Meet the gospel singing troubadour who is putting Ypsilanti on the map with his latest EP Sinner Of The Week

It’s a stormy afternoon in Ypsilanti, Michigan, when I get Daniel Wilson on the line. Just returned from grocery shopping, he’s enjoying some down time at home with his family after having jumped between New York and London for the last couple of months. According to the fountain of reliable knowledge that is Wikipedia, Ypsilanti (population 20,000), otherwise known as Ypsi or Y-Town, is home to the world’s first Dominos Pizza outlet. While this stunning fact was unknown to Wilson (“Ypsi is still a mystery to me and I’m still a mystery to Ypsi."), he may himself move on up to a Y-Town attraction in his own right.

In many ways the zigzag trajectory of Wilson’s story reflects the lateral nature of the wider music industry in 2016. An unassuming bedroom troubadour collaborating with some big time producers. An accomplished musician who has yet to perform live in his home town (or nearby Detroit for that matter). A producer who seems in line with the most in-step influences yet grew up largely as a musical outsider, vociferously soaking up movie scores, show tunes and gospel songs. And then there’s the songwriting: a glorious straddle between 2000s indie moments and the technicolour skills of 1970s balladeers. Lyrics that draw references from a religious background yet present them in an approachable and fresh light. A blissfully expressive, expansive voice that, much to his embarrassment, earned him the childhood moniker of Little Luther (Vandross). 


"I’ve always loved the rawness behind
older gospel music. There’s something very edgy about it that doesn’t sound too prepared"


So where did it all begin? “I grew up in a very religious household listening to a lot of contemporary Christian music,” Wilson recalls. Attending church every Sunday with his family, he found himself enraptured by the sounds of the choir, and was soon singing along to gospel tapes his parents played in the car. A staple diet of MTV and VH1 gave him a taste of the flip side, your Mariahs and your Michaels. Meanwhile his sister was big on the likes of John Williams and Thomas Newman. “I think at that time my parents had no idea how much influence television had on us. Have you ever seen the movie Carrie?” he laughs, “They were never like Carrie. Even though they were religious, they still believed that as kids we weren’t to be locked up mentally, or spiritually for that matter. They encouraged us to explore the world and experience it ourselves.”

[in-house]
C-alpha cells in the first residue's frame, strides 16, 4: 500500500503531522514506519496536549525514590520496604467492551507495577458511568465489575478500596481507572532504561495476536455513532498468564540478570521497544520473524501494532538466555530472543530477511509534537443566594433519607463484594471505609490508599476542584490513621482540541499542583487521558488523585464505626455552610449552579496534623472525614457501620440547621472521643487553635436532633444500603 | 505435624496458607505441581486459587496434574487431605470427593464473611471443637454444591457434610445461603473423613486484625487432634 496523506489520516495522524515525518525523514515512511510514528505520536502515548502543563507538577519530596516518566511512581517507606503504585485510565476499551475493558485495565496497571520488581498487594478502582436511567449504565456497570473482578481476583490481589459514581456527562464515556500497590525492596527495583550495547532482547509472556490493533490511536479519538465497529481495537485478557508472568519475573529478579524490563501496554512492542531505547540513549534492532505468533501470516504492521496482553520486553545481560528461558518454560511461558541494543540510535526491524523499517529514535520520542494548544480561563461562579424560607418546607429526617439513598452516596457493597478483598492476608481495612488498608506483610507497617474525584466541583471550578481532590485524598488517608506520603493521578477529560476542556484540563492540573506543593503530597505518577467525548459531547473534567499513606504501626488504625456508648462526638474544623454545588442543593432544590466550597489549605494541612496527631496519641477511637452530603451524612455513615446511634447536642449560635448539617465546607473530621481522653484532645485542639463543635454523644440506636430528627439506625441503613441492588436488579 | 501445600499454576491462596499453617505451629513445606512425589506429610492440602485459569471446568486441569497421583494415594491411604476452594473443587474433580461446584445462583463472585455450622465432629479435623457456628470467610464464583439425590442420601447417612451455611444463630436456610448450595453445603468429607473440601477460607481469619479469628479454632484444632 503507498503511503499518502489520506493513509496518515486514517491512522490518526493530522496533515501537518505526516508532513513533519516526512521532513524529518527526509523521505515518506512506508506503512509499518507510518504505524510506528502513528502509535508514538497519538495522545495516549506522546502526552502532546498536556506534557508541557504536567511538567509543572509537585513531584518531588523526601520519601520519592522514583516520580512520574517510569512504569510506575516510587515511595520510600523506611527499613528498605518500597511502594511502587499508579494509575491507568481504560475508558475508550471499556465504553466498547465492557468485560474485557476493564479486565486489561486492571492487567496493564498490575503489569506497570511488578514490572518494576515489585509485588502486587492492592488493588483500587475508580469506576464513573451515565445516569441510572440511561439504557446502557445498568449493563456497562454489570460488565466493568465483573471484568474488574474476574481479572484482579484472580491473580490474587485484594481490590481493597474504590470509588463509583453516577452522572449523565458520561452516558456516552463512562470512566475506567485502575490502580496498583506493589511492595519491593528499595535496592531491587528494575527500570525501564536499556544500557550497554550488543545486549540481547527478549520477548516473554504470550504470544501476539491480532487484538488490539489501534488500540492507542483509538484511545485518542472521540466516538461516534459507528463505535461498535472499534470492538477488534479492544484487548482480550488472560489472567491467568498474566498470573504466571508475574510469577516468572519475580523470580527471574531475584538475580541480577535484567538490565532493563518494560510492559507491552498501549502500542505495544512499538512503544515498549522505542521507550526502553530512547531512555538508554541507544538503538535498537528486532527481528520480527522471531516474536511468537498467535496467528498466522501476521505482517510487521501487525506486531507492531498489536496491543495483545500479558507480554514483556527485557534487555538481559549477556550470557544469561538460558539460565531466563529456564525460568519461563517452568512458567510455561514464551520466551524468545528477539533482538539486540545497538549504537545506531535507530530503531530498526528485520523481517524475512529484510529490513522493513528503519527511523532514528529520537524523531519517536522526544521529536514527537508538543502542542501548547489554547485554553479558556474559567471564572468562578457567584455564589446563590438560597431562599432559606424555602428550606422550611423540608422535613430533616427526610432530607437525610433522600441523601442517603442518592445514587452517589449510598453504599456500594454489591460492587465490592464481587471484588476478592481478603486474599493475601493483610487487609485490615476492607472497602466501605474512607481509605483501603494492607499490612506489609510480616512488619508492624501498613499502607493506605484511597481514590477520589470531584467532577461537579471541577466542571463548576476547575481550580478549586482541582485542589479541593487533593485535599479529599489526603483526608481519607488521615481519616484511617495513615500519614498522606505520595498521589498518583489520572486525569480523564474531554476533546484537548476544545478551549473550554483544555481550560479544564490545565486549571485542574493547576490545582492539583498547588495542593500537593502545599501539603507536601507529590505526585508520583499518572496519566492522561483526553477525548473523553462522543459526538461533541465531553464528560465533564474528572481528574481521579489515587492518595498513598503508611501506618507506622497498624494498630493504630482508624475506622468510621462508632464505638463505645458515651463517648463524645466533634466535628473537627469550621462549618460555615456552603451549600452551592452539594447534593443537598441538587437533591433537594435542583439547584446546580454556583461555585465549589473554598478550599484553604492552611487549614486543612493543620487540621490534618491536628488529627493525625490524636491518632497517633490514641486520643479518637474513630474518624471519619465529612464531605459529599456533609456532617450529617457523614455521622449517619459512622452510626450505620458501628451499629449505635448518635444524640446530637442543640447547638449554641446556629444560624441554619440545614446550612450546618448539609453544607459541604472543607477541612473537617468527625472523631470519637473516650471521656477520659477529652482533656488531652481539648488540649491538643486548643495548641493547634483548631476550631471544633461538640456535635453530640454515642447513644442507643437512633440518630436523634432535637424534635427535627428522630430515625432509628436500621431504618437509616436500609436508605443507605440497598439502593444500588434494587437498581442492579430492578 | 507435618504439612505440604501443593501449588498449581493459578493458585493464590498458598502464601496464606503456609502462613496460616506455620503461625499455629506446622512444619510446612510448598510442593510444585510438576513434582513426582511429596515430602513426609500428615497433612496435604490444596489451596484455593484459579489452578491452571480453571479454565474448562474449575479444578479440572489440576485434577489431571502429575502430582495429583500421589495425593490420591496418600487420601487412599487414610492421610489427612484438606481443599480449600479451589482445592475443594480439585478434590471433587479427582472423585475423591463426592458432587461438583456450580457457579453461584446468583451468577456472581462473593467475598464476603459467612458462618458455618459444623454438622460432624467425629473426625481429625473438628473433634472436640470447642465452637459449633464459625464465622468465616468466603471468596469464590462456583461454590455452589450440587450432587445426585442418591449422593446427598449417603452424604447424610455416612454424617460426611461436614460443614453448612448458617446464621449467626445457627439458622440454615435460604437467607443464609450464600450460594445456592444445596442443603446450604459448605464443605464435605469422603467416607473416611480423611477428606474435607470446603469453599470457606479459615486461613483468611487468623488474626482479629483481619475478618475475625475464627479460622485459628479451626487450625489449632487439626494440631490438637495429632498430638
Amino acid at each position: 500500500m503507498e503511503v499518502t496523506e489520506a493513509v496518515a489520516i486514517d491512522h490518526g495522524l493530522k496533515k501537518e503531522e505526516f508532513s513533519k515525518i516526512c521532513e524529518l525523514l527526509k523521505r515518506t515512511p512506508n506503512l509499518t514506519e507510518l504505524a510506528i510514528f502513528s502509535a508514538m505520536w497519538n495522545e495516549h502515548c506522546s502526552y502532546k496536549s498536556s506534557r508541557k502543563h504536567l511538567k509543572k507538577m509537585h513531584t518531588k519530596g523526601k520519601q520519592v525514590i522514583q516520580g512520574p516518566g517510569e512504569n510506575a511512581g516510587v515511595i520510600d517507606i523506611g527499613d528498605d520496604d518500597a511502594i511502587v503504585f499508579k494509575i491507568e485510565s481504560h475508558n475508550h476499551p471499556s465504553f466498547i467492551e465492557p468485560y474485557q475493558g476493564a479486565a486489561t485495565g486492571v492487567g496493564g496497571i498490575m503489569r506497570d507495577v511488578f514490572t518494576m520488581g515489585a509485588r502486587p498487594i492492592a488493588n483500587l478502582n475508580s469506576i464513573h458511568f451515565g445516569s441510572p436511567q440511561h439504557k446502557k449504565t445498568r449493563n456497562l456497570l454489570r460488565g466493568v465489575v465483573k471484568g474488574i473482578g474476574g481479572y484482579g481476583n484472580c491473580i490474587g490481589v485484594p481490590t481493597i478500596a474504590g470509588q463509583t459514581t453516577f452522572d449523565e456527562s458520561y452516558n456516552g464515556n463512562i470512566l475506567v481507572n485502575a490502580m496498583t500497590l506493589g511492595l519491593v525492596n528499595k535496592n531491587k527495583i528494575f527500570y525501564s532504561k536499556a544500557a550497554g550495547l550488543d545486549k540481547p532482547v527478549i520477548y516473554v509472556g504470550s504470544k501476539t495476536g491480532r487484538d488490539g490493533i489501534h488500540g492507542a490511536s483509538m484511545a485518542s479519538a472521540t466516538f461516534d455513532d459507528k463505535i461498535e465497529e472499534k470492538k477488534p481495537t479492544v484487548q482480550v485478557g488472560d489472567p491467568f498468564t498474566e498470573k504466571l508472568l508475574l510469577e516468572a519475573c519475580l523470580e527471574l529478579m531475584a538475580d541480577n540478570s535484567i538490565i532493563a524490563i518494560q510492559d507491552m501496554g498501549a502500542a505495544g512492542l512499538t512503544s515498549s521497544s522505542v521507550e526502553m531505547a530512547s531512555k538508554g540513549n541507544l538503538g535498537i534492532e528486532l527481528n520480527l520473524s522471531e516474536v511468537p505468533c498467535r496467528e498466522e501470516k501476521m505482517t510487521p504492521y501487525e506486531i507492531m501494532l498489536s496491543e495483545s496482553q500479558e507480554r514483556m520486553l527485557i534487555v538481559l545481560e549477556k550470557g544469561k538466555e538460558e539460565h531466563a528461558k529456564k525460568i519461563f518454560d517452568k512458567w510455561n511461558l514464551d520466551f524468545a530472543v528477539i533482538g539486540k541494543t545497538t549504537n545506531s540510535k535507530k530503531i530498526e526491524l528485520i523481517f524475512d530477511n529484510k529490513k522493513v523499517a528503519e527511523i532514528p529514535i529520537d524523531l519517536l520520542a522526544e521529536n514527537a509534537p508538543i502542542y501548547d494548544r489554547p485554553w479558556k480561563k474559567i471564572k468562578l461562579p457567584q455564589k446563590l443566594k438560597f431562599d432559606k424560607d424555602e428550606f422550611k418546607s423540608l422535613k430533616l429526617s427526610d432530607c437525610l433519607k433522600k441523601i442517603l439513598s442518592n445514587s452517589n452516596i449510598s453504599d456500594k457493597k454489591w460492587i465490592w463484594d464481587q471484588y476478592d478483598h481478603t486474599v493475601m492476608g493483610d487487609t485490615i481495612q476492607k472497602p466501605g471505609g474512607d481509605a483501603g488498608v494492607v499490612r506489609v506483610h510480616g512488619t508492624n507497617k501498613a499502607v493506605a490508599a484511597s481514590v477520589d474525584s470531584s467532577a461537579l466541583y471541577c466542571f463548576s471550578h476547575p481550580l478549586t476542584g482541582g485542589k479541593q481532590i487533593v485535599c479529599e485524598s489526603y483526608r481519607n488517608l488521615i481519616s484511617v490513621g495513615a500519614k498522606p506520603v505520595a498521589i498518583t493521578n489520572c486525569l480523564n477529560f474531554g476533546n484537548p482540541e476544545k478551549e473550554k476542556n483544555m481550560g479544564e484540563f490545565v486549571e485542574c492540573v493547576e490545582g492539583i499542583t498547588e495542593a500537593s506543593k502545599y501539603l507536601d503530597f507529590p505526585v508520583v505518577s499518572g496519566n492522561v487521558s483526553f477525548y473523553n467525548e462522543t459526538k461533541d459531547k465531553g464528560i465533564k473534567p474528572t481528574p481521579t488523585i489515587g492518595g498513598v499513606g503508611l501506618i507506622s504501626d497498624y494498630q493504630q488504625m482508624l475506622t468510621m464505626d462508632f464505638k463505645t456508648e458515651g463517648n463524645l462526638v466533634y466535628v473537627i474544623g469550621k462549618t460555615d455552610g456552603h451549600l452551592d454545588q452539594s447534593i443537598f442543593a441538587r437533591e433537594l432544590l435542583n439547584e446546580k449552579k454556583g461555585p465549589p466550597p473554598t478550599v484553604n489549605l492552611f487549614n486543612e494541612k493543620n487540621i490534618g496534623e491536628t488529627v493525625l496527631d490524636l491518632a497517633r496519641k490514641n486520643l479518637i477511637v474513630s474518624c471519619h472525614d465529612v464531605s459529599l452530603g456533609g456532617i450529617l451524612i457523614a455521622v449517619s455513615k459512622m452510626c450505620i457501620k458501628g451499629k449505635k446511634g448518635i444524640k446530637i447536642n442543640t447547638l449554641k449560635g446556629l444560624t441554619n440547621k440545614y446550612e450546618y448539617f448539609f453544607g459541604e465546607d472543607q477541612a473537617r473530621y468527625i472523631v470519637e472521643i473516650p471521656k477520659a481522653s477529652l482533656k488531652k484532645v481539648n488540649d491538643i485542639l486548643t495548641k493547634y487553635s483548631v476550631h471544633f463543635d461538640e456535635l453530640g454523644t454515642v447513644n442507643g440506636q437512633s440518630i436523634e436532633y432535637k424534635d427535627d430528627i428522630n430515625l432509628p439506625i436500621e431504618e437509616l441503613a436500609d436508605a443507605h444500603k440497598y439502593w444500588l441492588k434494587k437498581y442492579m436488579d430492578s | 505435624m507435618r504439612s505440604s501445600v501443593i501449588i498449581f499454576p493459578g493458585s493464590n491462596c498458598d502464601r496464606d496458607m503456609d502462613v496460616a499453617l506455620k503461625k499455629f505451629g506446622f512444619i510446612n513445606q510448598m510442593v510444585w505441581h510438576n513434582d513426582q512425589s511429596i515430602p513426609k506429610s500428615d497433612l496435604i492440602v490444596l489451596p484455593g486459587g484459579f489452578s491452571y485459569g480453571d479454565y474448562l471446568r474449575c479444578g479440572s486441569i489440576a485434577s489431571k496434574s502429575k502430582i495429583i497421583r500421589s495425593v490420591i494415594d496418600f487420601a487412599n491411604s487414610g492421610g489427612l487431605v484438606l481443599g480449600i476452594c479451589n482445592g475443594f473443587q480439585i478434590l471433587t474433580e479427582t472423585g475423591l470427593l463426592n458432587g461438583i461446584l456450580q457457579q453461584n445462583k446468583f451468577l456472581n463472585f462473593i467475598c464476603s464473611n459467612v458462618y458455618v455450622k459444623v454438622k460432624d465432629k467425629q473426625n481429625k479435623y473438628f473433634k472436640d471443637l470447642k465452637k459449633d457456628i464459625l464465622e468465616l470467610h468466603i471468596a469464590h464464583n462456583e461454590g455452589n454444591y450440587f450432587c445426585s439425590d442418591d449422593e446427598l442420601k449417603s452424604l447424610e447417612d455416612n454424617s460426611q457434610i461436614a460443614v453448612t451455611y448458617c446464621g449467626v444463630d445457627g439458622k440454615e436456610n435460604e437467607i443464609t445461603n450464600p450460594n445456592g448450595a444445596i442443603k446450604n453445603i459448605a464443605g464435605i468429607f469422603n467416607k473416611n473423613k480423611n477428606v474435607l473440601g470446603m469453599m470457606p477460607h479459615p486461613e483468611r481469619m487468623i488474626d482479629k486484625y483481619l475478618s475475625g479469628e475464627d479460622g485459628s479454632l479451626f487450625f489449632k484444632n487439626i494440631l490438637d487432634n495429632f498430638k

In his later teens he first ventured out of the country and toured with an international choir. And in true millennial style the influences continued to come from non-traditional sources. “I learned so much through playing [the video game] Rock Band. There was a month where I could not stop listening to Cool For Cats on repeat.” However gospel remained the bedrock for Wilson’s musical foundations. “I’ve always loved the rawness behind older gospel music. There’s something very edgy about it that doesn’t sound too prepared. It’s all about the swirl.” 

 
 

The step from music fan to creator was entirely homespun. Borrowing his mother’s tape recorder, he starting dabbling with keyboards and a couple of rudimentary music programs on the family’s home computer. Demos on Soundcloud caught international attention, blogs and management. He launched his label Zap and released his first records Young Rubbish and Boy Who Cried Thunder in 2014. The last year has seen him shift from bedroom noodling to working with some heavy hitters including Matt Hales (Disclosure, Lianne La Havas), Jimmy Harry (Madonna, Weezer, Fischerspooner) and Jimmy Hogarth (James Bay, Sia). The first fruit of this labour is his new EP Sinner Of The Week - an impressive slice of soulful digital pop.

After many years of creative self-sufficiency, is a timed schedule of sessions with bigwigs difficult? “It’s very tight sometimes, a little bit creatively disturbing,” he chuckles. “I try not to view it as a process. I start with a pen, notebook and recorder and go from there. It’s easier to understand who I am working with if I try to see them first as a person. At least then if the music doesn’t go the way we need, we can take the bond we made outside and put it into the process. I want to give them the best of what I have, and I want to consume everything they can give me. My earlier EPs were a little less produced. I like what I have done now but I would love to have a combination of both, so it sounds well produced but with the energy that comes with letting things happen.”

Logically live shows are the next step, so he’s been meeting with musicians to put together a set up for future touring. For now though it’s the music largely doing the talking. The Guardian, Telegraph, Vice, Nylon and Time Magazine have all fallen for his charms, as well as radio doyens Zane Lowe and Steve Lamacq. What ambitions is he harbouring next? “I’m really bad at getting attention drawn to myself. I wish I could just pull a Gallagher and hit a watermelon,” he deadpans. “I would like for as many people as possible to hear my music. I like the idea of being a household name but not in a pretentious way. If I could somehow be visible and invisible at the same time I would do it. I’ll probably find myself pulling a Bob Dylan and getting into a motorcycle accident and disappearing for a few years.”

Sinner Of The Week is out now on Zap Records